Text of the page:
Shelf Care: Enchanting fairy tales in Joanne M. Harris' Honeycomb

Honeycomb is constructed from short stories author Joanne M. Harris began telling some years ago on Twitter. PHOTOS: GOLLANCZ


By Joanne M. Harris, illustrated by Charles Vess
Fantasy/Gollancz/2021/Hardcover/420 pages/$54.94/Available here

"There is a story the bees used to tell, which makes it hard to disbelieve." So begins this book of 100 gossamer tales, which flit through fairy realms.

Anglo-French author Harris is best known for her novel Chocolat (1999), but has in recent years plumbed a rich vein of mythology and folklore, from Norse legends in The Gospel Of Loki (2014) to Orfeia (2020), which gender-bends the Greek tale of Orpheus.

Honeycomb is constructed from short stories she began telling some years ago on Twitter.

In content and cadence, they evoke the fairy tales of the Brothers Grimm and Charles Perrault, as well as the Child Ballads anthologised by 19th-century folklorist Francis James Child.

Several are connected, while others are standalone, but she stacks them all neatly together like the cells of the title.

They are exquisitely illustrated by Vess, an award-winning artist renowned for his work with the likes of writers Neil Gaiman as well as DC and Marvel comics.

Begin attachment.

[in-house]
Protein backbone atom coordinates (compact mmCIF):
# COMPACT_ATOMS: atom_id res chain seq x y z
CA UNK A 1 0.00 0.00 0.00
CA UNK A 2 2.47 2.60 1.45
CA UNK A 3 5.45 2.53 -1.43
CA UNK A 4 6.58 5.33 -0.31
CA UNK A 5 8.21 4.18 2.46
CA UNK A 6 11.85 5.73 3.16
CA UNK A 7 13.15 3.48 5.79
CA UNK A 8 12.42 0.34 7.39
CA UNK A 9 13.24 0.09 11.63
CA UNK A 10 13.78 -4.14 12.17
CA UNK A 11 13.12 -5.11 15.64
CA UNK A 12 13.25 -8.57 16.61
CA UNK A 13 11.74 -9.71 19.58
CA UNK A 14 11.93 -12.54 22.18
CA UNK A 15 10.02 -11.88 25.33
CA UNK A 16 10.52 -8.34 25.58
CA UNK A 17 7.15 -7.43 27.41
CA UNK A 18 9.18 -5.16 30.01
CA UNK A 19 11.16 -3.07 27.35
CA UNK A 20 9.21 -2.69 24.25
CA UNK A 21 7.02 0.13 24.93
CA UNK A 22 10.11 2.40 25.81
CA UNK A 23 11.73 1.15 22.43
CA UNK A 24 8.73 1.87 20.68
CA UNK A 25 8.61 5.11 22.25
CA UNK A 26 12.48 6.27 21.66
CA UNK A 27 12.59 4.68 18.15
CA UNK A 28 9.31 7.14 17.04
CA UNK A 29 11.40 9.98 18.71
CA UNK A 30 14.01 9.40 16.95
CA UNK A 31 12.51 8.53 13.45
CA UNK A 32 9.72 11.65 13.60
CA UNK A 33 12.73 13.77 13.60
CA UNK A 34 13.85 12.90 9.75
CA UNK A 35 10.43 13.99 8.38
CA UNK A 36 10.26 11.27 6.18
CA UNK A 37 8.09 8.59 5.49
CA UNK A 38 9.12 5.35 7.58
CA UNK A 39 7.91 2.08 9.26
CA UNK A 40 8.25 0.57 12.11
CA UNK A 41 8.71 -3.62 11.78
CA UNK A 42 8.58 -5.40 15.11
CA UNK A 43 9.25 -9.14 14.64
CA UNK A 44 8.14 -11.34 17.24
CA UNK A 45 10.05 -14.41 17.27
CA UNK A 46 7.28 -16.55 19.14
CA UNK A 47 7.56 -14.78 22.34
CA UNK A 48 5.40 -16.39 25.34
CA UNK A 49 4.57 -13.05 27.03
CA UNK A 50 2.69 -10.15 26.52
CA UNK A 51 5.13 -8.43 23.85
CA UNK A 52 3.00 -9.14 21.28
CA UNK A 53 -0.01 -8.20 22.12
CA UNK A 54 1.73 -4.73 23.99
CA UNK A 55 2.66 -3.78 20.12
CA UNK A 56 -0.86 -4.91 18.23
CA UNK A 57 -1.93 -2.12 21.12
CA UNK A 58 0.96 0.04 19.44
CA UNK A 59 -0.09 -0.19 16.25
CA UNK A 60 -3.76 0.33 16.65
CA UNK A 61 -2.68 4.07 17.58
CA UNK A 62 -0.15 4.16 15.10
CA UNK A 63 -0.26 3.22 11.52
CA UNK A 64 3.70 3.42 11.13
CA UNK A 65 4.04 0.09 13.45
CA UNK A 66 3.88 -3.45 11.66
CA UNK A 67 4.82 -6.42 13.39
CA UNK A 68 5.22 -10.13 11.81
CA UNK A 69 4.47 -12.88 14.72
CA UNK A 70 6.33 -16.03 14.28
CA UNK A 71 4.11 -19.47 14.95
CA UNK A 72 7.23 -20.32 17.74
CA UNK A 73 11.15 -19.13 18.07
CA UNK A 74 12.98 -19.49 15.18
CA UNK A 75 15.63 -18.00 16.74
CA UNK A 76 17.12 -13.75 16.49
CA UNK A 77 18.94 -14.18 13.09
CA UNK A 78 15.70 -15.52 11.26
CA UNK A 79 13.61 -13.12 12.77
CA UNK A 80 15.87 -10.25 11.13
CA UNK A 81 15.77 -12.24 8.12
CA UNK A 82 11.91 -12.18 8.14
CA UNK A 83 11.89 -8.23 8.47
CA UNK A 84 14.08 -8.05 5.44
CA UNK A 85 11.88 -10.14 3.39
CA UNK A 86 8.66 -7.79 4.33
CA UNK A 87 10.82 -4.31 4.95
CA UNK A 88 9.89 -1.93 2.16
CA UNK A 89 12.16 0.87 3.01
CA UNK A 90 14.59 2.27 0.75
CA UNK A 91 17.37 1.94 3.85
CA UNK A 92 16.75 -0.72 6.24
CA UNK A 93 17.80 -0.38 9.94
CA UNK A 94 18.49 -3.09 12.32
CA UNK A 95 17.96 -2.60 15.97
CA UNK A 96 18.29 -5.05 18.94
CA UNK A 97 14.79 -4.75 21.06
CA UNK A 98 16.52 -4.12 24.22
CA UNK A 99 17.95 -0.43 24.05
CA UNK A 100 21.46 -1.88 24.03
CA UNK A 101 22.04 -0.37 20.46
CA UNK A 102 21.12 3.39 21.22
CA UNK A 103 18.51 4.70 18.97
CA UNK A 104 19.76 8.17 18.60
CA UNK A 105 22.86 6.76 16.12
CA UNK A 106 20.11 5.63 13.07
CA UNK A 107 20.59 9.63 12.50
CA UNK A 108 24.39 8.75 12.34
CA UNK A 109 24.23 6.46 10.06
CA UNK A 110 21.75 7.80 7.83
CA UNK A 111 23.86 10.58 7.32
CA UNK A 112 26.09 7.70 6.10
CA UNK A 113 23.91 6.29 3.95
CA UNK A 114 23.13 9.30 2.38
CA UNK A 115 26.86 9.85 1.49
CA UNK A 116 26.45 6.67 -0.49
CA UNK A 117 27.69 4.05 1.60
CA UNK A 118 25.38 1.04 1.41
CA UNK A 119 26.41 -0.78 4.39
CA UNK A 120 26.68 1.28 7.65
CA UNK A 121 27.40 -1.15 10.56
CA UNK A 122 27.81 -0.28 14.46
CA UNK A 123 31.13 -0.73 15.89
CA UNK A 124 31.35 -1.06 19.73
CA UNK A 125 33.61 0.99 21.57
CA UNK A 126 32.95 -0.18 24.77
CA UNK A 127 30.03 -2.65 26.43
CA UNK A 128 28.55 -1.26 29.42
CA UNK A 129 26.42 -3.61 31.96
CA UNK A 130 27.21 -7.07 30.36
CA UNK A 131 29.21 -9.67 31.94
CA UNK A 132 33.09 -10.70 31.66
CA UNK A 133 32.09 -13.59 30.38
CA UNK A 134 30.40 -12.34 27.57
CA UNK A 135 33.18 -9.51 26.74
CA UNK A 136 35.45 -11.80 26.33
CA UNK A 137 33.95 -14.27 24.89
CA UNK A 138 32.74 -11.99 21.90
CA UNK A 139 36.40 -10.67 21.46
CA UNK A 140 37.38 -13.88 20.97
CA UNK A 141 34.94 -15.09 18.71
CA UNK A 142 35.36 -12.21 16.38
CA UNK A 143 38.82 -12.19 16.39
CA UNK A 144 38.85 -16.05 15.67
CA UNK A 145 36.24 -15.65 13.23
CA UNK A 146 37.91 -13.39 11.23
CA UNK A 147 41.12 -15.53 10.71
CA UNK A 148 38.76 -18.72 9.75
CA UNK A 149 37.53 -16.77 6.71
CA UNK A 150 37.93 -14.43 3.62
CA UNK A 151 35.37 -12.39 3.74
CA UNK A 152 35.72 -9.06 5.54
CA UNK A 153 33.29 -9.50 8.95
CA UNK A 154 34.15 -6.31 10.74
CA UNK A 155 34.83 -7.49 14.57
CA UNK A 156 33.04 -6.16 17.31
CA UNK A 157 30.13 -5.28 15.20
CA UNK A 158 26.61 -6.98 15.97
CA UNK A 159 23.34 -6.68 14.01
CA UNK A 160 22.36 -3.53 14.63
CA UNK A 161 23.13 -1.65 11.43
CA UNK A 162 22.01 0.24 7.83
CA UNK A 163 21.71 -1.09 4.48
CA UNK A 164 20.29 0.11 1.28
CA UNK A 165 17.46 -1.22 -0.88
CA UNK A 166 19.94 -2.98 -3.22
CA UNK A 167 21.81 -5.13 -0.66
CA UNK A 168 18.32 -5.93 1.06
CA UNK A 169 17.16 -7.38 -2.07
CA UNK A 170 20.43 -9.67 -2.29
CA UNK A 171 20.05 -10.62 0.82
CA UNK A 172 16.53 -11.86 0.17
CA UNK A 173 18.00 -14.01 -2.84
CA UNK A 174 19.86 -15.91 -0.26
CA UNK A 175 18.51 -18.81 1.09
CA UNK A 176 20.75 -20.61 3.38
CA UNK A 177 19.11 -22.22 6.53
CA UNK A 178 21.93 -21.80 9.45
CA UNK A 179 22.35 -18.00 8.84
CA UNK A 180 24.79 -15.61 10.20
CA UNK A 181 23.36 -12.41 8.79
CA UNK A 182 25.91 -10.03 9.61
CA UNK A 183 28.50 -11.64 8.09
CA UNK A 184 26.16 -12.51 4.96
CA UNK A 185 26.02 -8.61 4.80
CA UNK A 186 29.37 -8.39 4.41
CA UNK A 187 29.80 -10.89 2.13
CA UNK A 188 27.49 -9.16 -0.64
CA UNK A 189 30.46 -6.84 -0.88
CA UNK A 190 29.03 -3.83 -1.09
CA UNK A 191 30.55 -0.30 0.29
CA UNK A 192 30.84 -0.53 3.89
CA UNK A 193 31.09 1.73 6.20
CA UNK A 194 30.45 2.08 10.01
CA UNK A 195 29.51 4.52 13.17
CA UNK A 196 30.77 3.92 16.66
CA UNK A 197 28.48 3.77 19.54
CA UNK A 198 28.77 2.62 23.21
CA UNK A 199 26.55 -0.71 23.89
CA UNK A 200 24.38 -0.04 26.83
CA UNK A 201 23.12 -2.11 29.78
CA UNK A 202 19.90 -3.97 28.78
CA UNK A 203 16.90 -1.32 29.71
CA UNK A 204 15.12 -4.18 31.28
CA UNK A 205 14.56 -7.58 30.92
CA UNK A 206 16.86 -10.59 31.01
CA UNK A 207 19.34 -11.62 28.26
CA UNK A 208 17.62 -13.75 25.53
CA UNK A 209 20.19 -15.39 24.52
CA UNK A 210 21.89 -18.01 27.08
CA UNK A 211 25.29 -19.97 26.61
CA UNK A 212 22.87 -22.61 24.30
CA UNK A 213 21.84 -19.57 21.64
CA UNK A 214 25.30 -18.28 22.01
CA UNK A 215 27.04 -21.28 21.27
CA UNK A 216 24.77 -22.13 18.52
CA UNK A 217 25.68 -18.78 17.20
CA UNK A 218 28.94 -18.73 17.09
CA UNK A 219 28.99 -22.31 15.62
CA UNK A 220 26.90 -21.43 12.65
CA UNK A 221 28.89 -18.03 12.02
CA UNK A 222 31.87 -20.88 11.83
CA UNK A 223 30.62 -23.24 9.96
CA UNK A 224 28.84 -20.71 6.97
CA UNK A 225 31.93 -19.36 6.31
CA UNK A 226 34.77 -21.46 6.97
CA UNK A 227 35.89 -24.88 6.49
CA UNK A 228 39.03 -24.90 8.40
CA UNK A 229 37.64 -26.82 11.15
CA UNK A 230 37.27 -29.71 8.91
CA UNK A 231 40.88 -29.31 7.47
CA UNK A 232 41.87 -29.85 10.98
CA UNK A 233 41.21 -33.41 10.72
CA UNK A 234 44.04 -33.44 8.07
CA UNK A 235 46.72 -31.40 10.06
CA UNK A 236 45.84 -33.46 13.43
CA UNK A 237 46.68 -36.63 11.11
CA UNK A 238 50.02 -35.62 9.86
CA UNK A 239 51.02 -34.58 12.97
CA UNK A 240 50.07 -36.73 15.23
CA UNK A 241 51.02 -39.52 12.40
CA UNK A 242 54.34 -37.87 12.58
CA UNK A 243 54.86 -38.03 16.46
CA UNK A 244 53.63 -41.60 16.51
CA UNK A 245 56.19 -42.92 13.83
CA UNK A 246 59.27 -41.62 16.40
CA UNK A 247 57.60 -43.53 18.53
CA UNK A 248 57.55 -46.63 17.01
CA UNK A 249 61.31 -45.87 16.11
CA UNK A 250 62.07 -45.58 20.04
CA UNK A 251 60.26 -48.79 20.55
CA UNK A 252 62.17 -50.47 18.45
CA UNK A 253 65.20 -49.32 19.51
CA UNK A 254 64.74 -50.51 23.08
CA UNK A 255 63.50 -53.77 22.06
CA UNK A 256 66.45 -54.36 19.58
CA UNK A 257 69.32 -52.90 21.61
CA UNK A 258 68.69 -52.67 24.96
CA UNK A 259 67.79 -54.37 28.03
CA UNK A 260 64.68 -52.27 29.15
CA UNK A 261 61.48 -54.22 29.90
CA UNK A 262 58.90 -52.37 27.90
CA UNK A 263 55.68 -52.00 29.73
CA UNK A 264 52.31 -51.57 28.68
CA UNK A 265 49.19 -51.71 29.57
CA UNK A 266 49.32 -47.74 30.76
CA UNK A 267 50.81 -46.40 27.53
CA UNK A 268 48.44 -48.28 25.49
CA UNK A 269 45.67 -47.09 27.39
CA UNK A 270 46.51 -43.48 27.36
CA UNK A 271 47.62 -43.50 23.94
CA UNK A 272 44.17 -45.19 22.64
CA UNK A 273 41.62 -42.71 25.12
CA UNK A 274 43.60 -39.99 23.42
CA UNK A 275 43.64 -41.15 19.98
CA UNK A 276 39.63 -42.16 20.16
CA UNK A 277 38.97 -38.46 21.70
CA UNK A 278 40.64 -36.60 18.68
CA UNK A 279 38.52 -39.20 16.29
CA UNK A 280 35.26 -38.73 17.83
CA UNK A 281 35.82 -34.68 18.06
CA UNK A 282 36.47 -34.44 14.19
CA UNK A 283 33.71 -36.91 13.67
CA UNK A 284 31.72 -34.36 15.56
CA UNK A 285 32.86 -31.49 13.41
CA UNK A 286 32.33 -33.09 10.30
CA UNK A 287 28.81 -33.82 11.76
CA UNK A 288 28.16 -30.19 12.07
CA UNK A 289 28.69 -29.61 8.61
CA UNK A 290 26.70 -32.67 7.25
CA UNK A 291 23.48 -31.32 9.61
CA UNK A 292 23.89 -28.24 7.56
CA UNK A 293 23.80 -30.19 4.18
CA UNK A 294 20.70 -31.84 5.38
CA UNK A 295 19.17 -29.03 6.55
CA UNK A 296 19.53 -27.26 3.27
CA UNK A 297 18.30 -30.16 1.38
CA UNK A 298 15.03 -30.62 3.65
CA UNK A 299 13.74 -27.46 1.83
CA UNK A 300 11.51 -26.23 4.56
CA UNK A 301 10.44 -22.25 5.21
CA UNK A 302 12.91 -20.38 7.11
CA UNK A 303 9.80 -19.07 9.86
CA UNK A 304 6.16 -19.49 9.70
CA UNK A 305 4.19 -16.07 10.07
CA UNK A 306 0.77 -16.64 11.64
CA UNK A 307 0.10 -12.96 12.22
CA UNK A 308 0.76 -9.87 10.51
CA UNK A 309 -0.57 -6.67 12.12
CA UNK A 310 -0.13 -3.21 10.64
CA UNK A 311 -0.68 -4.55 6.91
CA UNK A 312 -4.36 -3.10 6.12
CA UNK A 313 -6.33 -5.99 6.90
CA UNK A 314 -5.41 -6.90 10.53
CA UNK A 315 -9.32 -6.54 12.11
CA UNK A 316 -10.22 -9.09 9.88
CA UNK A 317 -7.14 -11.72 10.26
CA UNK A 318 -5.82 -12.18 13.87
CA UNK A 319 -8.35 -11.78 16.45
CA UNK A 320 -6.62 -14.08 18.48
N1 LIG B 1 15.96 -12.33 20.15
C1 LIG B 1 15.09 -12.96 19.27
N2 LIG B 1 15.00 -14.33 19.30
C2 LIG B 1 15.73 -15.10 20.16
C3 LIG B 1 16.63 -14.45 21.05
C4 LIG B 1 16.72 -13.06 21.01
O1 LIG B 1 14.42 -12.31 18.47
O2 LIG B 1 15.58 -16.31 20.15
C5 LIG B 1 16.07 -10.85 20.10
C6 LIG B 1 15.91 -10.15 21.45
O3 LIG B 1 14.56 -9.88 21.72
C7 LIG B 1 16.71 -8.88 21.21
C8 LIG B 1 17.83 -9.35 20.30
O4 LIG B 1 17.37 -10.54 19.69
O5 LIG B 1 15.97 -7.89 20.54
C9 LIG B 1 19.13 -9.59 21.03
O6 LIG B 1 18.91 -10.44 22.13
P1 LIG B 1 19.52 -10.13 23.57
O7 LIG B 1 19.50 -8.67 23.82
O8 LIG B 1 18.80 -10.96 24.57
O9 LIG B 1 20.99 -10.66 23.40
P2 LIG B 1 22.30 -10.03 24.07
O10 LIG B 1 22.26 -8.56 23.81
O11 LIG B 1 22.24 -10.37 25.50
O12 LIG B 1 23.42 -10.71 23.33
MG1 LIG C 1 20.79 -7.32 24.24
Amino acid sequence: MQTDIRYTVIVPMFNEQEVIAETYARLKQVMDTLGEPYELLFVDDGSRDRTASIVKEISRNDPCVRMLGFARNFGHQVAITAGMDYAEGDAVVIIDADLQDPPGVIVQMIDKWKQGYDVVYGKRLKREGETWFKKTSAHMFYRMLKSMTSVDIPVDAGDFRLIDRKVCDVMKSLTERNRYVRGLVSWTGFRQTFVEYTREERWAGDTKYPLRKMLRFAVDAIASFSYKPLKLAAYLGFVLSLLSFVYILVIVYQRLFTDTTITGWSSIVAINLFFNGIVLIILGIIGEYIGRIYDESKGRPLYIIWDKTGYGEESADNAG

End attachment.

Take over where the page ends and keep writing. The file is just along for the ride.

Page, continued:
In these tales are cloaks of bees, ships of silk and starlight and a train of the dead that hurtles endlessly among all the stations of the worlds. A key figure whose story threads through the tales is the Lacewing King of the Silken Folk, who rules over all the insects of the world.

He begins as a callow, cruel sovereign who gradually mellows as he battles nemeses such as the Spider Queen and the Harlequin, and acquires descendants like the Barefoot Princess, his part-human granddaughter.

As with the Child Ballads, there are dark elements to most of these stories - caged birds, stolen children, people getting their eyes plucked out and so on.

Harris breaks no new ground with Honeycomb, but it shows off her knack for weaving compact spells.

They are best savoured a few at a time - a handful will supply enough magic for an afternoon's enchantment.

  • Shelf Care is a twice-weekly column that recommends uplifting, comforting or escapist books to read while staying home during the Covid-19 pandemic.

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